339054_fpx1 This has been declared the sesaon of shine and sparkle, but I’m noticing that the cheaper the dress, the more glitzed up it seems to be. Just walk through the INC department at Macy’s (warning: the preponderance of garish prints and gaudy colors can induce motion sickness) and you’ll see what I mean: dresses are bejeweled, besequined and be-over-the-top throughout the department. Some of them come off okay – the black numbers with jeweled trim can look fresh and fun. Just remember: the bigger the jewels or sequins, the bigger the embarrassment when they fall off at a party. I used a few such dresses, from Macy’s and smaller boutiques, this week in a fashion shoot (appearing in the Pioneer Press the week after Thanksgiving) and we ended up with several plastic stones on the photo studio floor. There’s a reason why it is said: less is more. That, and, you get what you pay for.

When I broke the news to my editor yesterday that eq-life is closing its last remaining store on Grand Avenue, she replied: “We already knew that, right?” In our hearts, I told her. The announcement of the planned November closing was made official only this week, but the writing has been on those sparsely merchandised walls for some time. The concept of blending health and technology in a setting that appeals to women was intriguing, but always somewhat confusing to the average shopper. Ipods, feel good books, organic vitamins, lotion and lattes? What is this place – a giant stereotype? Not only was the message a bit vague and condescending, there was no real reason to visit. The atmosphere felt institutional. And everything sold at eq-life could be purchased elsewhere. The company’s future seems to be shops within hospitals, which probably makes more sense. As for the gaping hole the store leaves at the primo corner of Victoria and Grand, my money is on Anthropologie…and another big fight from the chain-hating neighbors.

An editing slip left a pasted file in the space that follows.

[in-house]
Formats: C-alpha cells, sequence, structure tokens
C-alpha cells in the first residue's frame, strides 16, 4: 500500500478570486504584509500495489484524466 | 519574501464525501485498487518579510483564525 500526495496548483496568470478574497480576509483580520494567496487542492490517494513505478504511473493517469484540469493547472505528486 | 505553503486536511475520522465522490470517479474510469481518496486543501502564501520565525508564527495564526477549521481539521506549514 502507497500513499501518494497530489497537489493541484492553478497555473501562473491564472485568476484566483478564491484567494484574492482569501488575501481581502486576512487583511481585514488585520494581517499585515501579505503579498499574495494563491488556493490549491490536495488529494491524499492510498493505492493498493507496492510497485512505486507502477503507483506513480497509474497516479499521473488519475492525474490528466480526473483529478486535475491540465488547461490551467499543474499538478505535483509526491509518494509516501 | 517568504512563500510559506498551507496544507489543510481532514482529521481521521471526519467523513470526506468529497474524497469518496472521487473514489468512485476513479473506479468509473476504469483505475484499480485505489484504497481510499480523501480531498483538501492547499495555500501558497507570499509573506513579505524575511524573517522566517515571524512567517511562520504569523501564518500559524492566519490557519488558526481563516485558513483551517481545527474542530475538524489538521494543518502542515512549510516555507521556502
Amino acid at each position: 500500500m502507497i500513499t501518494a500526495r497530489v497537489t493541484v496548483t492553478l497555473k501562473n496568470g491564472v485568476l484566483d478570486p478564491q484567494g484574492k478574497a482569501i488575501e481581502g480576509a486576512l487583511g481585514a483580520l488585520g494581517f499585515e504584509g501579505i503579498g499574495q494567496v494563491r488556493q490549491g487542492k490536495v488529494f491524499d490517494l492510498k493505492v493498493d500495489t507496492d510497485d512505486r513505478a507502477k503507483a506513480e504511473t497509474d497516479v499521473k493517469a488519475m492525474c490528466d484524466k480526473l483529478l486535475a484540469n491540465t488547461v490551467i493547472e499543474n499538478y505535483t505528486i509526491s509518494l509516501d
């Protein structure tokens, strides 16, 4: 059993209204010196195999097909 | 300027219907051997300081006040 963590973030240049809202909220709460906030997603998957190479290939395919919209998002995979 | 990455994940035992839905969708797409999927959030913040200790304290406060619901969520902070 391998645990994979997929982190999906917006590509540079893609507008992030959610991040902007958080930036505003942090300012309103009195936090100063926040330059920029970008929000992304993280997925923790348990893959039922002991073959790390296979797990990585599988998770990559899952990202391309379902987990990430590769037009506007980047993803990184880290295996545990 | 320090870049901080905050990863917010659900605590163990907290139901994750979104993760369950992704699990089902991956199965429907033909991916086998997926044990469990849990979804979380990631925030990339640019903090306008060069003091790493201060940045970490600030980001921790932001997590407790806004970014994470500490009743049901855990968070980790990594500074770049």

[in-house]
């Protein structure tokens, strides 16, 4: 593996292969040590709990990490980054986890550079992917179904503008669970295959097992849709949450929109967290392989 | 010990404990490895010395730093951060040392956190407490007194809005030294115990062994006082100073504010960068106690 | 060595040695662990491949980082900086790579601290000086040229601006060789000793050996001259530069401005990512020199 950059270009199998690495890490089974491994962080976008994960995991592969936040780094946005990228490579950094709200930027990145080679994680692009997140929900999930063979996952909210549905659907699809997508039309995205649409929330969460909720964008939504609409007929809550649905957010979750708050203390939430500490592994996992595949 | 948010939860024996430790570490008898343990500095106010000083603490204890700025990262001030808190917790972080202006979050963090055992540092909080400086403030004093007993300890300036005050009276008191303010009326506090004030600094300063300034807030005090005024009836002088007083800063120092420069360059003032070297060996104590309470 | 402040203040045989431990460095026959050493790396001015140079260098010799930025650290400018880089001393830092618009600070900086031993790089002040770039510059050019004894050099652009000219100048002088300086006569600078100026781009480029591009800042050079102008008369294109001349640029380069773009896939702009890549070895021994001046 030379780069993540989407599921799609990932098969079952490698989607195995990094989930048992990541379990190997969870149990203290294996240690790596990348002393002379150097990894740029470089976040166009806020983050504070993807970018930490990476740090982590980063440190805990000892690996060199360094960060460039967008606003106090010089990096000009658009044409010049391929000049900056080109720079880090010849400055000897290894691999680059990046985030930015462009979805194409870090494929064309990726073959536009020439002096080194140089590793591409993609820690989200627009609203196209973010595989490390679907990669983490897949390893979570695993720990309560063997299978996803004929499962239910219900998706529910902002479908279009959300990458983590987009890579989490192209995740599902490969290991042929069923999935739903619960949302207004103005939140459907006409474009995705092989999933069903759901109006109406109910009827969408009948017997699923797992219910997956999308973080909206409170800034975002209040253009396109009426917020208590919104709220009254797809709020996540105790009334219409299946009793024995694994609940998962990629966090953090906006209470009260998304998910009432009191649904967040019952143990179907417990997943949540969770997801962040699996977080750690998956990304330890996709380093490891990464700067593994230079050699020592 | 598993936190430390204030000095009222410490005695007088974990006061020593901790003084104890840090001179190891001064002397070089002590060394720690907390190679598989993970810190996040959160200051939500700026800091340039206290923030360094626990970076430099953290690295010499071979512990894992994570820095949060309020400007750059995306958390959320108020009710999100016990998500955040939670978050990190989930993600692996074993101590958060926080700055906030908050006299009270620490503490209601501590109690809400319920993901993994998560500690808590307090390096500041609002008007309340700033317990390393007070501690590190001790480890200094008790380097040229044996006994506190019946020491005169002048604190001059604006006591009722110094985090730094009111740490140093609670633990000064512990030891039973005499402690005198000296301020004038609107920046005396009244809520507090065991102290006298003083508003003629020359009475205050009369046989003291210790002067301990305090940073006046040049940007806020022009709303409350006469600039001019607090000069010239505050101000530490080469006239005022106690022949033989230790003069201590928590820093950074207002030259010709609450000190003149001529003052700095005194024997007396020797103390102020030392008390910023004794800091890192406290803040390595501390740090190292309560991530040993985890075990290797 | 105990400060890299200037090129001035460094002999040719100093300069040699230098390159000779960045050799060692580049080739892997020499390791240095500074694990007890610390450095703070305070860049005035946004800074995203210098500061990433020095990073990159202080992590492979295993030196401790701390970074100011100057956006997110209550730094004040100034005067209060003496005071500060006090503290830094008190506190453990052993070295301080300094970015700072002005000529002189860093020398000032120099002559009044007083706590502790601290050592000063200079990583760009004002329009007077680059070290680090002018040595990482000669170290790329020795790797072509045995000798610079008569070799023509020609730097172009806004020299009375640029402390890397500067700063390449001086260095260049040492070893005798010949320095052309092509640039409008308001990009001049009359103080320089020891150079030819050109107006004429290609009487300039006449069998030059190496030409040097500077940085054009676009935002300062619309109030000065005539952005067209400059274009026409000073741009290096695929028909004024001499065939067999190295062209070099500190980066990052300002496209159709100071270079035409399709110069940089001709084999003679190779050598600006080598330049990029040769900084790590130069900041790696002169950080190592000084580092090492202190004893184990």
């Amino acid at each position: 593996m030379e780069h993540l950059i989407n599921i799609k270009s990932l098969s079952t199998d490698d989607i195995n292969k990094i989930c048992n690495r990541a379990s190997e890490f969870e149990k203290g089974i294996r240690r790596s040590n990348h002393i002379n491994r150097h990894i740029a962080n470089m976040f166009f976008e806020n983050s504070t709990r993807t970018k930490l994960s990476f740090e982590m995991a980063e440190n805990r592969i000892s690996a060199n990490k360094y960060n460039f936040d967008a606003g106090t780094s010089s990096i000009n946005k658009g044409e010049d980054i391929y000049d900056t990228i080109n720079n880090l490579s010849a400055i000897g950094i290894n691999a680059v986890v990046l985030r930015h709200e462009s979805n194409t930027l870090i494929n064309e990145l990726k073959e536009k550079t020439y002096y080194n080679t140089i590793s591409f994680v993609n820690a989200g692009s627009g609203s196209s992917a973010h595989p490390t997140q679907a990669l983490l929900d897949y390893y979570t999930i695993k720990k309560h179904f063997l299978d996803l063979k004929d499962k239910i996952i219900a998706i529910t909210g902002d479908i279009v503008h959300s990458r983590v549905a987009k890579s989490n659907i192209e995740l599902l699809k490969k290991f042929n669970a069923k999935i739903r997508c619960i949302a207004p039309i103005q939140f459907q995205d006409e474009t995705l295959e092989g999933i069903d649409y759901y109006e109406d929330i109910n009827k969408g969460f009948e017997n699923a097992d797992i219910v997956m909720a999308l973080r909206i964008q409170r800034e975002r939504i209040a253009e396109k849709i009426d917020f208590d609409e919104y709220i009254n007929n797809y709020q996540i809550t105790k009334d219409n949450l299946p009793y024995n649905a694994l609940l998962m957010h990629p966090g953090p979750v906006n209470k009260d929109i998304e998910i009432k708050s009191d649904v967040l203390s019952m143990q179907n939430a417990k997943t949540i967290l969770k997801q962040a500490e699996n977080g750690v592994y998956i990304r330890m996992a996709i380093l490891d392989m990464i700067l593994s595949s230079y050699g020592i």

Fashion magazines are showing high waisted, trouser jeans this season, but let’s get real – on the streets, we’re still drooling over those tall girls with their skinny jeans tucked into killer boots. The look is timelessly chic. We got talking about this on Shop Girls last Saturday with the always sensible fashion adviser Kevin Quinn of StyledLife. He believes that even girls with meat on their thighs can tuck in – the key is proportion. First, the jeans. Don’t try to stuff your flared bad boys in boots. The girls who do this look justice wear seriously narrow jeans. Maybe you’d never step out in them without boots covering most of your legs, but that’s OK. Different pants for different shoes. Then, pick a top that falls about mid-rear. You want a lengthening effect without going so low that it cups the tush. Kevin suggested adding some definition by layering a shorter cardigan or jacket over the tunic top. Voila! You’re smokin’.